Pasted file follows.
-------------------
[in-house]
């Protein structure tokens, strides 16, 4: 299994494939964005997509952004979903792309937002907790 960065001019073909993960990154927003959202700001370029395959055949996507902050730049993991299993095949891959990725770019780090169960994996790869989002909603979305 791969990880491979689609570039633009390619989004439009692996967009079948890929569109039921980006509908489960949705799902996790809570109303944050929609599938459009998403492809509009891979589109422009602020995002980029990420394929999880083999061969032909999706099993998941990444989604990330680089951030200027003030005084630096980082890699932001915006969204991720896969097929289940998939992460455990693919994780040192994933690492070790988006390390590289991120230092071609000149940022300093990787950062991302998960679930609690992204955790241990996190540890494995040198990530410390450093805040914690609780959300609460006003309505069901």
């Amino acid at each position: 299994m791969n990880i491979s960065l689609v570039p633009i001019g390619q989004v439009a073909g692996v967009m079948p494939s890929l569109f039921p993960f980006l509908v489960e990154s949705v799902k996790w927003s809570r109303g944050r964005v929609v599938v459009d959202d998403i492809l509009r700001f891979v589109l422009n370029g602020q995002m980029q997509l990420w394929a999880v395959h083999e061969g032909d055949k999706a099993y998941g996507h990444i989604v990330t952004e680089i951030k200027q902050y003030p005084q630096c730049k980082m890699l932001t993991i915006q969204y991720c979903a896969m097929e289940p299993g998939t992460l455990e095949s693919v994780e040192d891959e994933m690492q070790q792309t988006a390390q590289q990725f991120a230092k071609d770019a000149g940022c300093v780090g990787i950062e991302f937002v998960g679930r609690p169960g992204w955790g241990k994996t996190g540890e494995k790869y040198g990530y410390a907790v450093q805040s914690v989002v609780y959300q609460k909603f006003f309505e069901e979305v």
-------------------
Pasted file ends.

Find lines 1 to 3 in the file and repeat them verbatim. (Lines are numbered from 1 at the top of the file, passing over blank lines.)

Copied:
[in-house]
């Protein structure tokens, strides 16, 4: 299994494939964005997509952004979903792309937002907790 960065001019073909993960990154927003959202700001370029395959055949996507902050730049993991299993095949891959990725770019780090169960994996790869989002909603979305 791969990880491979689609570039633009390619989004439009692996967009079948890929569109039921980006509908489960949705799902996790809570109303944050929609599938459009998403492809509009891979589109422009602020995002980029990420394929999880083999061969032909999706099993998941990444989604990330680089951030200027003030005084630096980082890699932001915006969204991720896969097929289940998939992460455990693919994780040192994933690492070790988006390390590289991120230092071609000149940022300093990787950062991302998960679930609690992204955790241990996190540890494995040198990530410390450093805040914690609780959300609460006003309505069901």
């Amino acid at each position: 299994m791969n990880i491979s960065l689609v570039p633009i001019g390619q989004v439009a073909g692996v967009m079948p494939s890929l569109f039921p993960f980006l509908v489960e990154s949705v799902k996790w927003s809570r109303g944050r964005v929609v599938v459009d959202d998403i492809l509009r700001f891979v589109l422009n370029g602020q995002m980029q997509l990420w394929a999880v395959h083999e061969g032909d055949k999706a099993y998941g996507h990444i989604v990330t952004e680089i951030k200027q902050y003030p005084q630096c730049k980082m890699l932001t993991i915006q969204y991720c979903a896969m097929e289940p299993g998939t992460l455990e095949s693919v994780e040192d891959e994933m690492q070790q792309t988006a390390q590289q990725f991120a230092k071609d770019a000149g940022c300093v780090g990787i950062e991302f937002v998960g679930r609690p169960g992204w955790g241990k994996t996190g540890e494995k790869y040198g990530y410390a907790v450093q805040s914690v989002v609780y959300q609460k909603f006003f309505e069901e979305v």